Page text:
The atmosphere at the Children's Assessment Center off Kirby is so cheerful, that a person might find it hard to see that the center is what Tammy Hetmaniak, Community Coordinator calls "a one-stop shop" for sexually abused children and their families. She's been with them for almost 12 years, and three years before as an investigator.
"We are able to provide what had to be done throughout the city in different offices and locations. We can provide it in one place. Medical services, forensic interviewing, therapy and psychological services, and prevention for the community and the people that we work with in the building."
The center, which has some 50 employees, serves an estimated 5,000 children and teens year from the age of 0 to 17.
"Estimates show that only one out ten children, actually tell about their abuse, so that's even more frightening to us because we know that there are still children out there that we need to reach, and that we need to let them know that they can talk about their abuse, so that they can start the healing process."
But that's easier said than done, when you consider the the alarming statistics. Children who are abused are 40% more likely to be arrested for a violent crime as an adult, nearly half of the women in prison say that they were abused as
children, and more than 75% of teenage prostitutes have been sexually abused. Hetmaniak says it's not unusual to have kids come back for therapy, due to the nature of the abuse.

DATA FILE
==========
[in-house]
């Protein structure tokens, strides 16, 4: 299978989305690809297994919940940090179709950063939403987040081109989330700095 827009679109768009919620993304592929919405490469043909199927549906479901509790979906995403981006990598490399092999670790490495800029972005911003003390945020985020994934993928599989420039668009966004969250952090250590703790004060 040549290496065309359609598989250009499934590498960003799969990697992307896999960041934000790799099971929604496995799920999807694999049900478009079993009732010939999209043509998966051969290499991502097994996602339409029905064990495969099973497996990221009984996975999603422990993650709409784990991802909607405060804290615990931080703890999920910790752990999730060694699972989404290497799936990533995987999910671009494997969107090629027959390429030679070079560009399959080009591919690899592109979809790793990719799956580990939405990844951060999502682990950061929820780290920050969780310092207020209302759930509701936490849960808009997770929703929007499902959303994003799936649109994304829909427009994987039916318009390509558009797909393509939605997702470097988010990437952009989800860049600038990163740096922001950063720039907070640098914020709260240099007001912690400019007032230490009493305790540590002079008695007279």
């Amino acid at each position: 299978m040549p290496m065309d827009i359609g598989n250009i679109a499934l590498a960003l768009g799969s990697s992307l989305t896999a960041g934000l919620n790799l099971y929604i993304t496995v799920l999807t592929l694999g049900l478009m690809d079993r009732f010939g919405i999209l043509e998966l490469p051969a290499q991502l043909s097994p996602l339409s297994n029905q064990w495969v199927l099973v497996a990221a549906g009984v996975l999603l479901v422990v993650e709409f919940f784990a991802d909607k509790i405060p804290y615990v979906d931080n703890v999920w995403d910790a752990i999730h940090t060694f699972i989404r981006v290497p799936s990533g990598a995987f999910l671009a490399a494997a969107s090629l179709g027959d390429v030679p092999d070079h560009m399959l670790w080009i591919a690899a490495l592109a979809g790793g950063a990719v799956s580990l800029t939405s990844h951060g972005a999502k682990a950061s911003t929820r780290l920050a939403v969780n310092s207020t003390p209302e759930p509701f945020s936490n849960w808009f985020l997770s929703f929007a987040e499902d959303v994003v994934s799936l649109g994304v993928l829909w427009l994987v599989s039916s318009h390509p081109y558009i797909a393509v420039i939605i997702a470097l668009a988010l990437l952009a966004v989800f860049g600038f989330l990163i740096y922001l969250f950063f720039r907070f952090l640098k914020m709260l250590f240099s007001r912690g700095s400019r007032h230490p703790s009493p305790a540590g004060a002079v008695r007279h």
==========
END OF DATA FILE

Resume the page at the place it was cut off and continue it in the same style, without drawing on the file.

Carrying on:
"Sometimes things happen to their family where, because of what has been said, the family falls apart. So, it is our job to put that child back together, and that family back together and hopefully, they can walk out and lead a normal healthy life."
The CAC brings together social workers, physicians, attorneys and law enforcement types. Matthew Gray is a lieutenant with the Pasadena ISD Police Department, and commands the Houston Metro Internet Crimes
Against Children Task Force. Funded by the Justice Department, It works cases involving child exploitation over the internet. Gray says the CAC plays a vital role in the cases he handles.
"Everything from a sexual assault exam, to any kind of counseling that child and the family may need. We go out and put the bad guy away, but they help us put him away as far as the exam and forensic interviews, and also the continuation of what that child has to go through, they help him through that. I mean, we couldn't do what we do without them."
The success of the center has necessitated the need for expansion as the direct and immediate costs of child sexual abuse are nearly $43 million each year. Information on the CAC's Capital Campaign and how you can contribute can be found at the Capital Campaign webpage.